New research by the Vancouver Economic Commission shows that this crucial economic pillar has paid more than $12.5 billion in wages to British Columbians since 2012
Vancouver, B.C. – According to the Vancouver Economic Commission’s (VEC) annual film industry research, the B.C. film, television, visual effects and animation industry broke new records in 2019, spending more than $4.1 billion. Of this, more than $3.1 billion was spent on physical production alone, with the remainder accounted for by the sheer volume of post-production and animation activity largely centered in Vancouver.
“B.C.’s 21st century film and television industry is a multi-billion dollar driver of the provincial economy, with Vancouver as a vital production hub in the North American mix,” says MPPIA Board Chair Peter Leitch.
As a longstanding and crucial pillar of the provincial economy, the sector generates a diversity of jobs across industry verticals, including hospitality, tourism, material suppliers, transportation and construction.
The industry’s job-creating power has grown steadily over the years: spending in B.C. has more than tripled over the last eight years, increasing from $1.6 billion in 2012 to $4.1 billion in 2019. Since 2012, the industry has invested $22.7 billion into the provincial economy. Of this, $12.5 billion was spent as wages paid to British Columbians. A recent report by Creative BC estimates the industry to support more the 70,000 jobs across the province. According to a previous study by Nordicity and VEC, the region of Metro Vancouver anchors the provincial industry, and generally accounts for more than three-quarters of its annual activity, jobs and spend.
“Competitive production tax credits, experienced talent, supportive permitting, state-of-the-art infrastructure, and an integrated ecosystem have worked in tandem for decades to build Vancouver’s global reputation for success,” says David Shepheard, Director, Creative Industry and Vancouver Film Commissioner. “In the minds of studios and producers, filming in Vancouver comes with the knowledge that the region’s experienced talent can deliver world-class productions.”
B.C. film industry’s resilience underpins its recovery
Metro Vancouver is the third-largest film hub in North America, behind New York and L.A., and remains the largest production hub in Canada by a significant margin. Thanks to B.C.’s low COVID-19 case count, the agility of its veteran crews, and the cooperation between provincial health authorities and industry players, the local film and TV industry has been able to weather the effects of the novel coronavirus pandemic better than many other global film hubs.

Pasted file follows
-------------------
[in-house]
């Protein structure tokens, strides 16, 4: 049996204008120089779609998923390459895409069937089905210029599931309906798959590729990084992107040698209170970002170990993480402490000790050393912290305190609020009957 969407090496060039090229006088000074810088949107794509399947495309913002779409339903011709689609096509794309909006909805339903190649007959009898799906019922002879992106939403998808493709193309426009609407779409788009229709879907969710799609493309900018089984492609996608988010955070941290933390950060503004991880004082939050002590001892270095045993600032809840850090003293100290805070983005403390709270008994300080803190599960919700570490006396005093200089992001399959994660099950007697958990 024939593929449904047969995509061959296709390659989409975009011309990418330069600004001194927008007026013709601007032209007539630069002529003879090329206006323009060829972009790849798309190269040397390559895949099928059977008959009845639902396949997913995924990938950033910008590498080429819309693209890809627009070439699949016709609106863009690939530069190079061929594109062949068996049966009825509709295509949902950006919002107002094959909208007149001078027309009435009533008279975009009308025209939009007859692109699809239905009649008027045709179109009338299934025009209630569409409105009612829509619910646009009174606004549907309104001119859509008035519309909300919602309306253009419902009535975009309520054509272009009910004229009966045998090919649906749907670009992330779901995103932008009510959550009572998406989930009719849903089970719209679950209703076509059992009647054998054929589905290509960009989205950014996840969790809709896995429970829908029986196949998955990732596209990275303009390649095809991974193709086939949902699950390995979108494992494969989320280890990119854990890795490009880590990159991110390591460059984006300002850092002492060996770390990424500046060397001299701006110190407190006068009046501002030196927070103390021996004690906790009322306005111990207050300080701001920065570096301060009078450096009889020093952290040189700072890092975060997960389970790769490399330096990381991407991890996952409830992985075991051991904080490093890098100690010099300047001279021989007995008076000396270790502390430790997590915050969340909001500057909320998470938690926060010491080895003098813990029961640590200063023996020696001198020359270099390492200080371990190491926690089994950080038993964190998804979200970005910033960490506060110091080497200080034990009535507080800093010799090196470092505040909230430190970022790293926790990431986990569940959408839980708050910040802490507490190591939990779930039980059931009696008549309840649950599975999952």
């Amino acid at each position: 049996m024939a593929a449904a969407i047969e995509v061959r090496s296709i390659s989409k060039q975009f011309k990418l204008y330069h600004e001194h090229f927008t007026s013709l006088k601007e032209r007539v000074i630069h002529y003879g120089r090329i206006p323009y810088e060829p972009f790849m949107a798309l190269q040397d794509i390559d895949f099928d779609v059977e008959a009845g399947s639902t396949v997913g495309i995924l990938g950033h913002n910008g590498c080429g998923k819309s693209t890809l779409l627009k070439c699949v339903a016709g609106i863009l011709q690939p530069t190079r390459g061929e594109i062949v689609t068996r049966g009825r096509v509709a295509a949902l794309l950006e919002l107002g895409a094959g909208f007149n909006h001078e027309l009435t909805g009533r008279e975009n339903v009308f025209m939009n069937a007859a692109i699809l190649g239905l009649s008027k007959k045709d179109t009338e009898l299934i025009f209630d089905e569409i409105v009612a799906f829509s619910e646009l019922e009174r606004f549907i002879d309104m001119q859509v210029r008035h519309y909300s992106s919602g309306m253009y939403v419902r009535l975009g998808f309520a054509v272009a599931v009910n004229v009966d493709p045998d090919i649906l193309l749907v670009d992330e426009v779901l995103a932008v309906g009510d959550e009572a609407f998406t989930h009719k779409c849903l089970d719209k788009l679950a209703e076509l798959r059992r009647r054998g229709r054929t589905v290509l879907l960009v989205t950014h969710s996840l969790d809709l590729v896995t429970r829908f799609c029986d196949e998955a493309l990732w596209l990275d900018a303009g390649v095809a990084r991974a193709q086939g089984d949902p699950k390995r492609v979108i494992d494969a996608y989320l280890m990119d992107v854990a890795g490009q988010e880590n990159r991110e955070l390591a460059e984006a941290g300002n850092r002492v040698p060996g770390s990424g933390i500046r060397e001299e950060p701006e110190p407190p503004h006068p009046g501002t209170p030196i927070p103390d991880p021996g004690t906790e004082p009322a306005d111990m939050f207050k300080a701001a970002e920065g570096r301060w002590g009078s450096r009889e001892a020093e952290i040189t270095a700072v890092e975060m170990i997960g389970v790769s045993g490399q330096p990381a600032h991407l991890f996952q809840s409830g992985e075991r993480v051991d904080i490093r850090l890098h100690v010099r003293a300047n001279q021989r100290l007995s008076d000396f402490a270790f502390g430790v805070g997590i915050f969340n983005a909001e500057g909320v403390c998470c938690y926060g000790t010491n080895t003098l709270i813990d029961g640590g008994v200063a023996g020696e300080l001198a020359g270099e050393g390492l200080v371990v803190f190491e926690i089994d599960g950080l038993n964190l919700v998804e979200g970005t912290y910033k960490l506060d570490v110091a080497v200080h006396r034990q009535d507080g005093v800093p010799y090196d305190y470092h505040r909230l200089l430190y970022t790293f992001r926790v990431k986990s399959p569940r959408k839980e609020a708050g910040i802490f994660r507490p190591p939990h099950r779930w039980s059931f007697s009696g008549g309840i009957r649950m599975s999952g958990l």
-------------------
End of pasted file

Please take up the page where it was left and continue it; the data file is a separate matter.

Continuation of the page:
“The film industry is one of the big B.C. industries that has successfully restarted, re-employing tens of thousands of people,” says Shepheard.
When the Province of British Columbia first declared a public health emergency around the pandemic, there were forty-one productions in progress, most of which were forced to halt work altogether. Half a year later, the industry has re-mobilized and is busier than ever, with over 60 projects now in some stage of production. Visual effects and animation companies were able to transition thousands of employees to remote working models early on. The fact that cast, crew and other creative talent have by and large been able to continue working in this industry has been essential to B.C.’s wider economy during the pandemic.
“As a collaborative, agile and adaptable business sector, we are in the fortunate position to help restore the productivity and optimism that characterizes our region, as we navigate recovery from an extraordinary global crisis together,” adds Leitch.
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Numbers at a Glance
- Total direct spend in 2019 was $4,114,213,790, or $4.1 billion
- Of this direct spend in 2019, physical production alone accounted for $3,130,952,284, or $3.1 billion
- Since 2012, the film industry has invested $22,667,672,748, or $22.7 billion, in the provincial economy
- Of this, $12,458,240,476 or $12.5 billion has been paid to British Columbians as salaries and wages
- According to Creative BC, the sector employs more than 70,000 workers in British Columbia. A Labour Market Study by industry and Creative BC focused on below-the-line workers identified 43,800 individuals working in this segment of the labour force in 2017.
VEC uses publicly available data, including data obtained through WorkSafe BC, to calculate the total payroll for the film, television, post-production and animation industry in B.C. (as defined by classification units 763025 and 763024).
VEC estimates the ratios of payroll to total spend for the industry using existing CAVCO data, and through consultation with industry experts and financial & HR staff at leading film, television, post-production and animation companies.
- This research encompasses feature films, television series, commercials, documentaries, animation, and post-production activities, but does not include TV broadcasting and games development
- The codes do include some spend on visual effects and animation work performed outside of the feature film & television industry (e.g. advertising, video games, etc.)
- Datasets are for the calendar year rather than fiscal year
This methodology has been independently validated and approved by PwC and their team of global media experts.